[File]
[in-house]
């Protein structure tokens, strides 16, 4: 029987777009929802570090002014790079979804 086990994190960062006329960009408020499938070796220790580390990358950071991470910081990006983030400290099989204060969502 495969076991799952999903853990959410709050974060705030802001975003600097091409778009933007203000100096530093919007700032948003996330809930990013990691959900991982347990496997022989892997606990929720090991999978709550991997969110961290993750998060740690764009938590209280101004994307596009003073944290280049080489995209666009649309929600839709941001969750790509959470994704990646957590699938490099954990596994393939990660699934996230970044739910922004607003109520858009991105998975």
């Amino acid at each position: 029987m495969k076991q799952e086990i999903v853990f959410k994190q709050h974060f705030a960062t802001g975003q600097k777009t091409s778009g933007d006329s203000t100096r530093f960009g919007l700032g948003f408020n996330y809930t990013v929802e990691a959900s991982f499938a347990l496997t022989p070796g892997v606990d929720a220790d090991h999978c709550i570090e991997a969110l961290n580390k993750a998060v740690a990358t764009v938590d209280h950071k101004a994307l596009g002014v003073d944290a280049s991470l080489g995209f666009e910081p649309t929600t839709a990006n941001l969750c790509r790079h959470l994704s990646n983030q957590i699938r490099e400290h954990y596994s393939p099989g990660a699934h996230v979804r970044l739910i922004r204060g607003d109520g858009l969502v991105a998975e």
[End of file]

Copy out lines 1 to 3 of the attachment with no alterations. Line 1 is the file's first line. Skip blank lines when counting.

[in-house]
């Protein structure tokens, strides 16, 4: 029987777009929802570090002014790079979804 086990994190960062006329960009408020499938070796220790580390990358950071991470910081990006983030400290099989204060969502 495969076991799952999903853990959410709050974060705030802001975003600097091409778009933007203000100096530093919007700032948003996330809930990013990691959900991982347990496997022989892997606990929720090991999978709550991997969110961290993750998060740690764009938590209280101004994307596009003073944290280049080489995209666009649309929600839709941001969750790509959470994704990646957590699938490099954990596994393939990660699934996230970044739910922004607003109520858009991105998975």
């Amino acid at each position: 029987m495969k076991q799952e086990i999903v853990f959410k994190q709050h974060f705030a960062t802001g975003q600097k777009t091409s778009g933007d006329s203000t100096r530093f960009g919007l700032g948003f408020n996330y809930t990013v929802e990691a959900s991982f499938a347990l496997t022989p070796g892997v606990d929720a220790d090991h999978c709550i570090e991997a969110l961290n580390k993750a998060v740690a990358t764009v938590d209280h950071k101004a994307l596009g002014v003073d944290a280049s991470l080489g995209f666009e910081p649309t929600t839709a990006n941001l969750c790509r790079h959470l994704s990646n983030q957590i699938r490099e400290h954990y596994s393939p099989g990660a699934h996230v979804r970044l739910i922004r204060g607003d109520g858009l969502v991105a998975e």